Five years ago JJ72 had the world at their feet. Along with Muse and Coldplay, they were being tipped as the forerunners of a new legion of anthemic, stadium rock for the new millennium.
But then, after numerous record company wrangles delaying the release of their second album ‘I To Sky’ and the likes of The Strokes and The Libertines being embraced like the little lost children of Benetton, JJ72 suddenly found themselves out of earshot and out of fashion.
Having lost original bass player Hillary Woods in 2003, founder members Mark Greaney and Fergal Matthews recruited Canadian bassist Sarah Fox (formerly of The Fangs) and set about writing songs for a third album. Since then, it has all been rather quiet but now they’re back, with a new single ‘Coming Home’ and their most extensive UK tour in three years.
“It feels great to be back!” exclaims an exuberant Fergal Matthews. “It’s just like starting from scratch all over again, rehearsing new versions of older songs. Now Sarah’s in the band we feel we can expand on those songs and ideas much further than we could previously.”
The dynamics of the music industry have changed dramatically since the band started out, not to mention the way “independent” guitar music is being marketed at the moment. How do JJ72 see this affecting their comeback?
“We didn’t know what to expect,” says Mark Greaney, seeming more relaxed and talkative than in the early days, when the band’s offstage demeanour reflected the pensive nature of their songs. “Everything we’re doing seems quite novel. In fact, at times, I don’t think we really know what we’re doing ourselves! Now Sarah is in the band it feels like our passion for doing this has been re-invigorated. We are to all intents and purposes a new band, and I honestly don’t think we’d still be doing it now if we had the same line-up as before.”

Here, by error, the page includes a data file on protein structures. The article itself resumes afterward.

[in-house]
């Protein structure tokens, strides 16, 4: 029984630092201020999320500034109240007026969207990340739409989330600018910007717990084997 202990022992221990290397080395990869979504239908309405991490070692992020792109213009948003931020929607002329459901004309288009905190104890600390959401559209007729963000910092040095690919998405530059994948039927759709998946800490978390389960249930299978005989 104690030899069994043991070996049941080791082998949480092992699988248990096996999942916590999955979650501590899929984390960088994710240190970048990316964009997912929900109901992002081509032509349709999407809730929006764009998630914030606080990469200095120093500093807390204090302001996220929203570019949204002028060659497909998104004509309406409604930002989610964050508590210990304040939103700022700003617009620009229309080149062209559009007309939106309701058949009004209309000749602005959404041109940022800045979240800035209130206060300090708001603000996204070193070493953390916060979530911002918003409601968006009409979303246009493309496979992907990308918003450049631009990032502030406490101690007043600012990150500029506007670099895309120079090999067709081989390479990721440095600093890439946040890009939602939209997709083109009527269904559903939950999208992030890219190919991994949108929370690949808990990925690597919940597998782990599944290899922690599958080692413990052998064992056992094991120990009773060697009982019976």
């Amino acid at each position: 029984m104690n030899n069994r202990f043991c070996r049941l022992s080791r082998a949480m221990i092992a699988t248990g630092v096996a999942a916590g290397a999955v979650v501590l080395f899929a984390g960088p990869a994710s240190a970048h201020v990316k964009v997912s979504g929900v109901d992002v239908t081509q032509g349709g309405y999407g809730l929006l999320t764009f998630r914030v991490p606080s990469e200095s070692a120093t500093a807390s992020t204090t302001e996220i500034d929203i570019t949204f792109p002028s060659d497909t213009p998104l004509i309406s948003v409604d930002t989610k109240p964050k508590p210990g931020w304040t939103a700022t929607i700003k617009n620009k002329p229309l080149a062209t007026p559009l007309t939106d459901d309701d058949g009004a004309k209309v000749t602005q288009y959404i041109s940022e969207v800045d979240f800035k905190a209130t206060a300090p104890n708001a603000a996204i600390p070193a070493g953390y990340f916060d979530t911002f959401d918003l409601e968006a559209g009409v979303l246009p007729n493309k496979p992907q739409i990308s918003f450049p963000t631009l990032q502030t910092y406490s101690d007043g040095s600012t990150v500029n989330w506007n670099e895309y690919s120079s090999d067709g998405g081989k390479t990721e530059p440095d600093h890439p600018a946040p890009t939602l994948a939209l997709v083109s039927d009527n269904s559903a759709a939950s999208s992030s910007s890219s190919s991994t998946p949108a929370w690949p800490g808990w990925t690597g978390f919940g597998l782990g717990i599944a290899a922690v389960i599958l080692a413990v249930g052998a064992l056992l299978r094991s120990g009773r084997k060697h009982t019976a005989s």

Which brings me onto the then-sudden departure of former indie pin-up bassist Hillary Woods. At the time, because the band weren’t in the limelight, not a lot was made of her leaving JJ72, and Mark Greaney still doesn’t expand on anything more than “she had her reasons for leaving so, best of luck to her…” With hindsight though, do the band believe things would have turned out differently if the current line-up had been in place from the start?
“I don’t think it would have been any different from day one to be honest,” admits Fergal. “The way we were before was the way we wanted to be, and that changed, and through that change we’ve got to where we want to be now, and we are a lot happier but…”
“No regrets, not then or now,” adds Mark. “It just kind of evolved naturally really.”
In the past JJ72 were seen by some as Mark Greaney’s (aka ‘The Voice’) backing band. Does the addition of Sarah Fox mean that there is more emphasis on the band as a unit in terms of songwriting and musical arrangements than before?
“Yeah definitely” declares Mark. “I think we’re so much stronger musically and rhythmically. I think with the previous line-up there was only so far we could take it and…without being demeaning to Hillary, I think Sarah is a much better bass player who adds so much more to the band.”
“Thanks!” sighs a blushing Sarah Fox, proud with embarrassment.
“I mean, she plays different keyboard parts on the new songs and she adds backing vocals both live and in the studio. She’s complimented everything that we were trying to do,” adds Mark.
Probably the biggest change within the music industry since JJ72 were last in the spotlight has been the increase in downloadable music from the Internet. Even JJ72 got in on the act, as their (admittedly low-key) comeback offering ‘She’s Gone’ was initially released as a download only single.
“It seems weird that only a few years ago people were reliant on going to a shop and buying a single and the industry had to change completely because of illegal download sites really,” says a serious looking Mark Greaney. “The good thing about it all is that bands have to play live a lot more now to win people over, as opposed to when we first got signed where the emphasis was on spending most of our time in the studio while the marketing men worked on getting us in the public eye.”